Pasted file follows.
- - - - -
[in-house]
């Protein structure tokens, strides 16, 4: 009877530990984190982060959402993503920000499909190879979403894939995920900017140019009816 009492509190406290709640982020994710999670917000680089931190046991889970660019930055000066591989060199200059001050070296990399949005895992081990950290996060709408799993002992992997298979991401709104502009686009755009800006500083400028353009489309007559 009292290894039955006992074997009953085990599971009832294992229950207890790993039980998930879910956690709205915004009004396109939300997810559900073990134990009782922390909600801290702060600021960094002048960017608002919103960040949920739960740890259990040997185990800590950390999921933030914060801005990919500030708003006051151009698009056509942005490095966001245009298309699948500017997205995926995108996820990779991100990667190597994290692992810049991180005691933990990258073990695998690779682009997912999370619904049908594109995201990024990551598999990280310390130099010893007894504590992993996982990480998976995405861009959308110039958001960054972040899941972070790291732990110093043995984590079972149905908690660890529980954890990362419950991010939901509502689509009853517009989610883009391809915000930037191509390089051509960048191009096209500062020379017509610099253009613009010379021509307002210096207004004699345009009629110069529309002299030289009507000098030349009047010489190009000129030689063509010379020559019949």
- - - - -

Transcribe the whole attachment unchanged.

[in-house]
């Protein structure tokens, strides 16, 4: 009877530990984190982060959402993503920000499909190879979403894939995920900017140019009816 009492509190406290709640982020994710999670917000680089931190046991889970660019930055000066591989060199200059001050070296990399949005895992081990950290996060709408799993002992992997298979991401709104502009686009755009800006500083400028353009489309007559 009292290894039955006992074997009953085990599971009832294992229950207890790993039980998930879910956690709205915004009004396109939300997810559900073990134990009782922390909600801290702060600021960094002048960017608002919103960040949920739960740890259990040997185990800590950390999921933030914060801005990919500030708003006051151009698009056509942005490095966001245009298309699948500017997205995926995108996820990779991100990667190597994290692992810049991180005691933990990258073990695998690779682009997912999370619904049908594109995201990024990551598999990280310390130099010893007894504590992993996982990480998976995405861009959308110039958001960054972040899941972070790291732990110093043995984590079972149905908690660890529980954890990362419950991010939901509502689509009853517009989610883009391809915000930037191509390089051509960048191009096209500062020379017509610099253009613009010379021509307002210096207004004699345009009629110069529309002299030289009507000098030349009047010489190009000129030689063509010379020559019949």